Search Results for 'Castlebar'

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Who fears to speak of Ernie O’Malley?

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This week’s title borrows from John Kells Ingram’s famous 1843 political ballad, "The Memory of the Dead". In his poem, Ingram posits that later generations turned their fattened backs on the memory of the rebels of 1798, "Who Fears to Speak of '98?" Ingram was not a republican, but he penned his piece for the nationalist paper The Nation because he sympathised with what the United Irishmen had attempted to do and he had always pledged to defend brave men who opposed tyranny.

From the peloton....Day One

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In the first of his An Post Rás tour diaries Jason Prendergast from Team iTap brings us into the heart of stage of one of the race.

Mayo remains a rural heartland

More than 70 per cent of the population of Mayo live in rural areas, according to the latest data released by the Central Statistics Office following the Census which was taken last year.

Mayo remains a rural heartland

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More than 70 per cent of the population of Mayo live in rural areas, according to the latest data released by the Central Statistics Office following the Census which was taken last year. The CSO has reported that, of the total population of 130,507 recorded in the county, 37,276 (28.6 per cent) live in urban areas, with 99,231 (71.4 per cent) living in rural areas.

Dublin in twelve hours, and that is a promise

Through the years of kingdom, empire, dominion, republic and continental union, County Mayo has retained the rarely advantageous honour of being among the most westerly outposts of each political entity. The county's distance from the heart of government and its demanding terrain seriously hampered any mode of movement, in and out of Mayo. At the passing of the Acts of Union in 1800, the Crown accepted that responding to sporadic violent opposition to the legislation would be difficult considering a regiment on foot would take six days to travel from Dublin to the west. Correspondence between the British authorities in Dublin and their surrogates in Mayo would therefore be all the more urgent. However, at this time, it took the swift mail coach, running through the night, more than 30 hours to reach the county capital. Logistical challenges existed too for the movement of produce and for travelling men of business. Any coach journey covering 60 miles a day was considered efficient. To reach even Mayo's eastern border by coach from Dublin would have taken two days with good conditions. Land transport, at the turn of the 19th century, was undependable and slow. As a result, long distance travel on the part of most people was simply not undertaken due the many obstacles it raised.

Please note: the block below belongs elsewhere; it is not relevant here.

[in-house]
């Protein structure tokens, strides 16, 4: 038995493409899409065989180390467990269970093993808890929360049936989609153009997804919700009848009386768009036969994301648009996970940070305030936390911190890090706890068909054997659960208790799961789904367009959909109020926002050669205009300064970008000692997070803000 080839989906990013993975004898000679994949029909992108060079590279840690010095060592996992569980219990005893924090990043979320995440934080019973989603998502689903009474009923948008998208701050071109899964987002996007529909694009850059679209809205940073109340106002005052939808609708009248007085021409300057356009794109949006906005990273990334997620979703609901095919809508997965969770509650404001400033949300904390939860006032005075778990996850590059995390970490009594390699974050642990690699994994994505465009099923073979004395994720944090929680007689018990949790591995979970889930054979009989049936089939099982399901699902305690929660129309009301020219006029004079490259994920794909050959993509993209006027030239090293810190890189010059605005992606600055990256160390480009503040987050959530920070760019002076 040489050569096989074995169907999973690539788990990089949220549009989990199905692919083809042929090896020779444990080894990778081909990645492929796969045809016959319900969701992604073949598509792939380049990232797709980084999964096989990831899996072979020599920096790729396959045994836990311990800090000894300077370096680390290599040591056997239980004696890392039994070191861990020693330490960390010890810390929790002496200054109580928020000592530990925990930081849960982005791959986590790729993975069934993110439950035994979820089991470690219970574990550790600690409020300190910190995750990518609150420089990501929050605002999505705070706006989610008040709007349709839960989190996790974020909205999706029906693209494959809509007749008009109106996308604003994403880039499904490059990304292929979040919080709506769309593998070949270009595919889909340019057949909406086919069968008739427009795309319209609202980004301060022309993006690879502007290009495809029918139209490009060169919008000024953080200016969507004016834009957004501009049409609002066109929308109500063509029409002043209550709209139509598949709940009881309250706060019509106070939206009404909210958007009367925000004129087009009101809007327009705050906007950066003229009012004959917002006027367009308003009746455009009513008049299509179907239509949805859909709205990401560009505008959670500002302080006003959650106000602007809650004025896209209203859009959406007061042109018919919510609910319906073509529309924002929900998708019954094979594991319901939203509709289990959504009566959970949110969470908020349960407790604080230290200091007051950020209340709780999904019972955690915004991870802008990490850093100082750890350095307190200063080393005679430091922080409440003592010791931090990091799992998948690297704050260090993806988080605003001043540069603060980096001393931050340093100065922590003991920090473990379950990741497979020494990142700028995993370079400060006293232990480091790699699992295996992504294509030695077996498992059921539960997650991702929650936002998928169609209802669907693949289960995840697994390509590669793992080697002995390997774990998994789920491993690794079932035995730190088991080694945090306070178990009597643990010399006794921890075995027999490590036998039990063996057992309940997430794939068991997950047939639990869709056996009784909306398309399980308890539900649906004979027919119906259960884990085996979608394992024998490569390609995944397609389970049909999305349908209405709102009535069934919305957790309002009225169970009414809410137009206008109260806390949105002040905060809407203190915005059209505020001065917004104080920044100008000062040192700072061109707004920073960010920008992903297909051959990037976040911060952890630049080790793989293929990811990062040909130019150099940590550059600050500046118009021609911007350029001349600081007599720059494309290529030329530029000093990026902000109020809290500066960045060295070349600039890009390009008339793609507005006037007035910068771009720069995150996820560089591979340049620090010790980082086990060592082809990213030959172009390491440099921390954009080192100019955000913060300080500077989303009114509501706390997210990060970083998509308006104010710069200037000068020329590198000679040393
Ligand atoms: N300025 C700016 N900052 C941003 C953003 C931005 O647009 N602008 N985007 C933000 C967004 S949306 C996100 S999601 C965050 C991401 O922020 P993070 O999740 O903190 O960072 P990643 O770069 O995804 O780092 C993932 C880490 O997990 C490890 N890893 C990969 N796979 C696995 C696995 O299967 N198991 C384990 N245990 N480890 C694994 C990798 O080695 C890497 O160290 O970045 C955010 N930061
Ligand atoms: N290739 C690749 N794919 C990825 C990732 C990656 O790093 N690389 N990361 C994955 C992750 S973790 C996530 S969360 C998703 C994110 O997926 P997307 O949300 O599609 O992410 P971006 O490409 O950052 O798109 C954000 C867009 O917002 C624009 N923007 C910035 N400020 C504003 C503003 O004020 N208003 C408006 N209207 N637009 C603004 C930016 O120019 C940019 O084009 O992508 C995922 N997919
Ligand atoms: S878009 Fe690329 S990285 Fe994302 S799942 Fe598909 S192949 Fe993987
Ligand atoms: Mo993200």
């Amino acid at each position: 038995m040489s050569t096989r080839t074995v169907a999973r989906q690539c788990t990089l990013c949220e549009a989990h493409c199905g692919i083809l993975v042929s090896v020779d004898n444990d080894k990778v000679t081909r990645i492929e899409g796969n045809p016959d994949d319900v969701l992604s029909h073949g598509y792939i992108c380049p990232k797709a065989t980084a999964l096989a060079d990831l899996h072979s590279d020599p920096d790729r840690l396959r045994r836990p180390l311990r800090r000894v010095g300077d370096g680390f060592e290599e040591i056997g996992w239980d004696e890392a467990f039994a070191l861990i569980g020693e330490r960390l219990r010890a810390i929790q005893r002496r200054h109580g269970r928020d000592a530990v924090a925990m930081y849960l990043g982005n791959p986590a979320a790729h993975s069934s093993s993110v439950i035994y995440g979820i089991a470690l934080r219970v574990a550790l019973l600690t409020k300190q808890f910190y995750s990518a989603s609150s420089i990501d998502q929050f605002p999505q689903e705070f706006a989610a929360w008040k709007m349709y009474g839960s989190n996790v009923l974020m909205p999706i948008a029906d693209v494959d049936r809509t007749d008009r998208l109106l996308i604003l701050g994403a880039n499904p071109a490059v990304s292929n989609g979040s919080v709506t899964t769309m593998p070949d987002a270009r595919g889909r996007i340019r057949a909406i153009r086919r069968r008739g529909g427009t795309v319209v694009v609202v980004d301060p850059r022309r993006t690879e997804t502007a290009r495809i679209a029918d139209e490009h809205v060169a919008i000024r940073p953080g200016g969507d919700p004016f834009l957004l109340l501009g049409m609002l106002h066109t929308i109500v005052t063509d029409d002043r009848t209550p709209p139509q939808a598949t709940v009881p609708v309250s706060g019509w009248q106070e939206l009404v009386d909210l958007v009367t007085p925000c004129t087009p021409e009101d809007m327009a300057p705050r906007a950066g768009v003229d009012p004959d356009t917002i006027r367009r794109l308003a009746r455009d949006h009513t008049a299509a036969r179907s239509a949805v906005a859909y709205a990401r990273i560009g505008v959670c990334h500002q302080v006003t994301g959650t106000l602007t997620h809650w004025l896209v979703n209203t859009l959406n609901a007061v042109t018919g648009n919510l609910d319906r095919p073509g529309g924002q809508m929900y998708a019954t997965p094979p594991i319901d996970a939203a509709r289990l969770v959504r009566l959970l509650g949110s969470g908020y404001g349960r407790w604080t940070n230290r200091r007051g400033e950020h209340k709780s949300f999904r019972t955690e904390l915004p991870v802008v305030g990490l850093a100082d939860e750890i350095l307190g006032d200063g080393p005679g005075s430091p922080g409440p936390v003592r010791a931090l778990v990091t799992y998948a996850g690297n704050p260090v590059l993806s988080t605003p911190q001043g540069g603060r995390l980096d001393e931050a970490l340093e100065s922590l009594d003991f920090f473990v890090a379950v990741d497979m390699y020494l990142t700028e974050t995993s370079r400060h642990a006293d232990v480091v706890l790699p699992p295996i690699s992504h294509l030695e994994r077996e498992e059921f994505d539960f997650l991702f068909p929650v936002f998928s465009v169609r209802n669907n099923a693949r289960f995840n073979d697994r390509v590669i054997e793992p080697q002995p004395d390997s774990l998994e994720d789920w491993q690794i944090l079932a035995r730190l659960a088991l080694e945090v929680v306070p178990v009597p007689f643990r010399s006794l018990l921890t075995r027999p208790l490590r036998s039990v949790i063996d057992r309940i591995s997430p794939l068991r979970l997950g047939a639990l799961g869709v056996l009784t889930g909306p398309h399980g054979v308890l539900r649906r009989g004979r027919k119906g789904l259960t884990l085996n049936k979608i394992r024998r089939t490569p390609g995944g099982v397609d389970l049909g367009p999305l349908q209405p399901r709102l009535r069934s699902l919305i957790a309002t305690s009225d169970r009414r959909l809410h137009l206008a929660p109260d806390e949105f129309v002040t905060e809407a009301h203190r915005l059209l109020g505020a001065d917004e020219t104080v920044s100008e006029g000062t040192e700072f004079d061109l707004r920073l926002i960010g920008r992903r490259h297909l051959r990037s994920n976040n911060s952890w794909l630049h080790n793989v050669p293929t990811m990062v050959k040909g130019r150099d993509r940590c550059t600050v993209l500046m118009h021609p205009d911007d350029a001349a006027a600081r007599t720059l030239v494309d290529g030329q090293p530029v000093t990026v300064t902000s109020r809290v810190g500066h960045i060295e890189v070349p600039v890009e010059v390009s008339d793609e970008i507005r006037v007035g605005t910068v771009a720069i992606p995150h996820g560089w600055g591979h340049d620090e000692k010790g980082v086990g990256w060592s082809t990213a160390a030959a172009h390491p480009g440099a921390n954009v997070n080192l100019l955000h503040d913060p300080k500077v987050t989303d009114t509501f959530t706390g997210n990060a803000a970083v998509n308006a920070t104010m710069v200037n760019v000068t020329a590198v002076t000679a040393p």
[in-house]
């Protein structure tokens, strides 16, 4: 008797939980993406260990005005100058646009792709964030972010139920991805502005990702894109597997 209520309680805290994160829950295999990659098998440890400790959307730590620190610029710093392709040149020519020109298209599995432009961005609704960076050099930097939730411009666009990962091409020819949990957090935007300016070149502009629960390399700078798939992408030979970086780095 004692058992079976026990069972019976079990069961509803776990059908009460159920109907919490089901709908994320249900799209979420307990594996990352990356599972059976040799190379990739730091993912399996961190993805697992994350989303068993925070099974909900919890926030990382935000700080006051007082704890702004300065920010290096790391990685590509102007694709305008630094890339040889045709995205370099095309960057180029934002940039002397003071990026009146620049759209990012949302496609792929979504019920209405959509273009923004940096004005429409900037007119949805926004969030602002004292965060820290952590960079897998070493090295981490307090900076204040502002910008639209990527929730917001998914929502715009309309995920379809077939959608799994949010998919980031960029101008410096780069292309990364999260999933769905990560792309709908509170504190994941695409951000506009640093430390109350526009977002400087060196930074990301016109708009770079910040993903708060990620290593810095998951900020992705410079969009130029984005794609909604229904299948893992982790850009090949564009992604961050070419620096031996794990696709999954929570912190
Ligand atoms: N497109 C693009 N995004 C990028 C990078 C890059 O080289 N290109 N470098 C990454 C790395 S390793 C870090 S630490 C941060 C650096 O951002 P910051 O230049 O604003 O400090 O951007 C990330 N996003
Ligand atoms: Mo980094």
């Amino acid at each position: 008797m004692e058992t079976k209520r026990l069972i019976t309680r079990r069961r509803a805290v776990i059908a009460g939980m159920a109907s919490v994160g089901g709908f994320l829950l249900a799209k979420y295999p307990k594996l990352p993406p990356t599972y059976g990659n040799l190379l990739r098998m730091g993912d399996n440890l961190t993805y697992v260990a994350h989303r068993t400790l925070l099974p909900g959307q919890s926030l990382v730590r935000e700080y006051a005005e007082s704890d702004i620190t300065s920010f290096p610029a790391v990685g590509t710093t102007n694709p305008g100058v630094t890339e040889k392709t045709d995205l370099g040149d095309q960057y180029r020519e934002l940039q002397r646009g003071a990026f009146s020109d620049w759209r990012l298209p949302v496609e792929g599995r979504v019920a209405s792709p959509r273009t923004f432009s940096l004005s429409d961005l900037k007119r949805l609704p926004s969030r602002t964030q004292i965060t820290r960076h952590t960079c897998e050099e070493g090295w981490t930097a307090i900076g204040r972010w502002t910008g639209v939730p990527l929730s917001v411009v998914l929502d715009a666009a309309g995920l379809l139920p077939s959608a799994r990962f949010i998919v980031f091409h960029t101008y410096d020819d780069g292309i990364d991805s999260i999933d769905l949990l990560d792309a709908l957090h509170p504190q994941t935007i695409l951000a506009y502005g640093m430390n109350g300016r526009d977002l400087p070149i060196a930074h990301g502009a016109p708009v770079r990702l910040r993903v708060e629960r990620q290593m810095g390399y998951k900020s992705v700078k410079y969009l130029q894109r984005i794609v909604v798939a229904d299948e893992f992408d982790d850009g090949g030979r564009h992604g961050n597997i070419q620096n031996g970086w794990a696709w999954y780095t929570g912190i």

1916 belongs to every Mayo town and village

The nationalist Irish Volunteers were established in November 1913 as a response to the formation of the unionist Ulster Volunteers in 1912. Members of the Provisional Committee of the Irish Volunteers selected areas around the country which they would visit with the aim of setting up Volunteer companies. Committee member Colonel Maurice Moore of Moorehall in Carnacon outside Castlebar chose to return to his home county to organise and mentor the men of Mayo. Moore had military experience since the 1870s with the Connaught Rangers and was well respected by both traditions.

Future of GMIT in Castlebar comes into focus again

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The news this week that five courses at the Castlebar campus of GMIT are to be pulled has been greeted with shock and dismay in the county. On Monday afternoon staff at the college and elected officials in the county were told of the plans to cut the courses in Digital Media and Society, Sustainable Building Technology, Business with Administration and ICT, and heritage related programmes, History and Geography, Culture and the Environment.

Will he stay or will he go?

Well, here we are in another week and everything in the political world in Ireland is still in turmoil.

Enda the line?

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Taoiseach Enda Kenny is facing a crucial few days that will decide when he will announce the date when he will step down a leader of Fine Gael.

Mayo slimmers lose incredible 24.5 tons in 2016

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Super slimmers in Mayo have lost a whopping 54013.25lbs (that’s 3858 stone or 24.5 tons) in weight – that’s the equivalent of 18 cars. Altogether the members of the Ballina, Ballinrobe, Ballyhaunis, Castlebar, Claremorris, Westport, and Swinford Slimming World groups are now 54013lbs lighter than they were at the beginning of 2016.

 

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